Q: I just started working with a network marketing company with some great products. I'm using the products myself and focusing on selling products before I start trying to recruit people. My problem is that people I talk to seem interested, but I have trouble getting them to commit to buy. The typical response is "Let me think about this. Call me back later." What could I be doing wrong?
A: First, let me commend you on your commitment to be your own best customer and to learn how to sell your products before jumping into the recruiting process. If you don't believe in your products and understand how to motivate others to become customers, you can't transfer that ability to those you recruit into your organization in the future. Let's look at some areas that can help you be a more effective salesperson.
After you've presented the products, you want your customer to take action. Everything you've done so far has been working toward this moment: the close of the sale. Studies indicate that 63 percent of all lost sales occur because the salesperson failed to ask the client to make a purchase.
Your first task is to develop an effective close. Think about various ways of saying "Will you buy my products?" Write them out and memorize them. Practice delivering them, and learn to adapt them to various situations.
Ordinarily, the close will occur at the conclusion of your presentation, but it can happen at any time. In the middle of your presentation, you may sense your prospect is quite interested in a particular product. At that time, it is completely appropriate to say "I agree with you. This item is one of the best we have. Let's make a note on the order pad right now so we don't forget it during the remainder of the presentation."
The key to closing the sale is taking advantage of the right time. Don't delay. Many salespeople don't believe they've closed a sale that quickly, so they keep talking--and actually talk themselves right out of the sale. If the prospect makes comments like "Maybe I should," "Perhaps I could," or "It sure looks good," stop talking and start writing, or risk losing the sale.
Here are a few ways you can gently prompt your customer toward action:
Get your customer to agree with you. Your sales presentation should be a series of powerful, motivating reasons to buy. That's the purpose of building your presentation around features and benefits. Your objective is to obtain complete agreement from the prospect. You actually want him to get in the habit of nodding his head, of voicing his agreement.
When the sales points are presented in terms of benefits, they become personal to your customer. When that customer agrees to a few points in a row, you can usually assume he's ready to make a purchase.
Take the order. You should already have your order pad and pen in hand, so you're ready to write up the product order as soon as the customer agrees. Once your presentation is complete, go back over the products you've presented and confirm the items in which the customer had previously expressed an interest. After you've finished, request that your customer sign the order, and ask if they'll be paying by check or cash.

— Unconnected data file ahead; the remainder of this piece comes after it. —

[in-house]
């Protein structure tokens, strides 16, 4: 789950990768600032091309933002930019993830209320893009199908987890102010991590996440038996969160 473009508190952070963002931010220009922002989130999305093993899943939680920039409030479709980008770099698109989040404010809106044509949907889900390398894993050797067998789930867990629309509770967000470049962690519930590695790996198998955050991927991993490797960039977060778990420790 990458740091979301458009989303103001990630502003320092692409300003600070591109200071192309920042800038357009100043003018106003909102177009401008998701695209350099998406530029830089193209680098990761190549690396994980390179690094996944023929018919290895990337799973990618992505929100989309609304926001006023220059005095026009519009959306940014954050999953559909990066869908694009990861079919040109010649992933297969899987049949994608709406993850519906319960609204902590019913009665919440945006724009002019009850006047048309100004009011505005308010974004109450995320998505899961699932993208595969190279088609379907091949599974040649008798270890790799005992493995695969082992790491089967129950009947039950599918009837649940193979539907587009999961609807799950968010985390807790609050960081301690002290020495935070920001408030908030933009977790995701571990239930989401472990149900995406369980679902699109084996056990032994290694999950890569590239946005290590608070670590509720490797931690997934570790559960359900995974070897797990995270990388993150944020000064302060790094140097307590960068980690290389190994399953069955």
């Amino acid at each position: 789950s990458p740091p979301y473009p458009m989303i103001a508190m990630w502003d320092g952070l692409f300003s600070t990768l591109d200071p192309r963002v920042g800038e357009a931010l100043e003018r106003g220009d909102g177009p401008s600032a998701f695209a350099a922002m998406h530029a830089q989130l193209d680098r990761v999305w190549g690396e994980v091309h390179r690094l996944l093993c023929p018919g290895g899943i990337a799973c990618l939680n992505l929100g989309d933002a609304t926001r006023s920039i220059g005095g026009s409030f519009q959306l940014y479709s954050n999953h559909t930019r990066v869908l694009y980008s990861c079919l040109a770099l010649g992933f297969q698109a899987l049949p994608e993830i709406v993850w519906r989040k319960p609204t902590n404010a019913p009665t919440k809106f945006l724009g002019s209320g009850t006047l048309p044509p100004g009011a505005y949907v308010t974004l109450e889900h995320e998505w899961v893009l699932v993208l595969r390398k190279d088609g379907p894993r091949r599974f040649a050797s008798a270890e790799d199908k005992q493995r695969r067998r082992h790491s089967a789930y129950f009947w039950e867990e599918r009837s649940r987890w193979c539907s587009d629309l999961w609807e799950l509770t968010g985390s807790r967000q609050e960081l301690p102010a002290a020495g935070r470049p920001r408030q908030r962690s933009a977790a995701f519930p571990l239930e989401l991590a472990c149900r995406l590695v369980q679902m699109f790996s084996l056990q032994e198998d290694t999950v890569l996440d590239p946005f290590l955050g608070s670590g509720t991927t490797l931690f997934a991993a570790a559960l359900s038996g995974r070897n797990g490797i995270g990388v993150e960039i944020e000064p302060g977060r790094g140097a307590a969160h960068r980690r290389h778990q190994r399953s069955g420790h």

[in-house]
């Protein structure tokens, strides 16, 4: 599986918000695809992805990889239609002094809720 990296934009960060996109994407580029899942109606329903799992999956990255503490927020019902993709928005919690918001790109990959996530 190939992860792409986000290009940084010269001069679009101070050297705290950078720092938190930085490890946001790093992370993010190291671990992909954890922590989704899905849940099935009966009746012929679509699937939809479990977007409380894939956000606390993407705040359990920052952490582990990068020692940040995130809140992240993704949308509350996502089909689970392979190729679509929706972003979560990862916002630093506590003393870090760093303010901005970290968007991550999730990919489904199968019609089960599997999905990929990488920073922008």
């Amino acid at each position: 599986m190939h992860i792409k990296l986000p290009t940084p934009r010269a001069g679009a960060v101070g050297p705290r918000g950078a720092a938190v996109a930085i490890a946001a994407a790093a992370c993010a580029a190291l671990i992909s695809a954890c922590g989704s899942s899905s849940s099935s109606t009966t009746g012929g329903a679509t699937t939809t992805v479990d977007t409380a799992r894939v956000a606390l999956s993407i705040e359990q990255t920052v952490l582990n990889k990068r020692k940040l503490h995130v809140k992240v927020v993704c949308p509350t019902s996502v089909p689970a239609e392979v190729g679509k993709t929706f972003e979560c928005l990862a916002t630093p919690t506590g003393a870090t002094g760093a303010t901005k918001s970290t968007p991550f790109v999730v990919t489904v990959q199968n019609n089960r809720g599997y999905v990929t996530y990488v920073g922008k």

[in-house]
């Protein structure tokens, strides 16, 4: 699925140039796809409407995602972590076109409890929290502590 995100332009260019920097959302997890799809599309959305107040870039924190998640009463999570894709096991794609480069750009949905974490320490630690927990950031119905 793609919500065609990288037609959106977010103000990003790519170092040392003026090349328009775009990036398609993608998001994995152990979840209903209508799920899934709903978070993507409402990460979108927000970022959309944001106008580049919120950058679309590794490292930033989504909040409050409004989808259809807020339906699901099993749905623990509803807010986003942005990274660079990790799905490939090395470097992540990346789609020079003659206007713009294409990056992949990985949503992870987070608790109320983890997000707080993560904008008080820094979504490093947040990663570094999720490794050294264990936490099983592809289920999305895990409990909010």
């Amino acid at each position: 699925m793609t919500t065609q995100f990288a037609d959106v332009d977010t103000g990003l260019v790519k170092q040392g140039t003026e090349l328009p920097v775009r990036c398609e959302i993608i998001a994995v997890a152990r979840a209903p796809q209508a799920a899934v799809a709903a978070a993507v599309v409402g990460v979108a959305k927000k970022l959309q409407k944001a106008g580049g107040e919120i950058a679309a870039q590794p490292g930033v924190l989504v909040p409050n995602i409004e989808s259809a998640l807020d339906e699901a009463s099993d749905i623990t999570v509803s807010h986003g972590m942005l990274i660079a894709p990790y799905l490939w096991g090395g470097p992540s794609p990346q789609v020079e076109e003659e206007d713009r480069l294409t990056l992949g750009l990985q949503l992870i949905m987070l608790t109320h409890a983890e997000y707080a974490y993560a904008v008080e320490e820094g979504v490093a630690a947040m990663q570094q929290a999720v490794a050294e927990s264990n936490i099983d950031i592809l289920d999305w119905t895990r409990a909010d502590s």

It's to your advantage to have some inventory of your products with you, so you can deliver them immediately. If not, arrange for your company to drop-ship the order or set up a time when you can return with the order.
Once you've written the order and accepted payment, you can congratulate yourself on completing a successful sales call. But you're not quite through yet.
Obtain referrals. Every time you call on new customers, you should end with a request for the names of people they know who might also benefit from your products. When you've successfully completed a sale, your customer will usually be willing to pass along the names of neighbors or friends. It's much easier than you might think. All you have to do is ask. You'll find the referrals you obtain will develop into a never-ending source of new prospective customers.
Once you've been given some names, use them immediately. Don't ever let a referral get cold! If a referral is in the neighborhood, go right over, ring the bell, introduce yourself, and say his or her friend thought he or she might be interested in some products you offer. This opening does one very important thing for you: It establishes your credibility. You are not just a door-to-door salesperson. You are a friend of a friend, and usually that's enough of a recommendation to get you in the door and enable you to make a product presentation or leave some samples and brochures.
Recruit. After mastering the selling process, it's time to begin selling your other product, your business opportunity itself. If you've concentrated on selling your product and turning the prospect into a customer, it will be easy to suggest he or she consider joining your business. In fact, the opportunity to buy at wholesale for personal use as well as earn some extra income usually appeals to many prospects. And, most important, remember that a potential customer who tells you "no" brings you one step closer to that lifetime customer who says "yes."
Michael L. Sheffield is the CEO of Sheffield Resource Network, a full-service direct sales and multilevel marketing (MLM) consulting firm. He is also the co-founder and chairman of the Multi Level Marketing International Association (MLMIA). He can be contacted through http://www.sheffieldnet.com.
The opinions expressed in this column are those of the author, not of Entrepreneur.com. All answers are intended to be general in nature, without regard to specific geographical areas or circumstances, and should only be relied upon after consulting an appropriate expert, such as an attorney or accountant.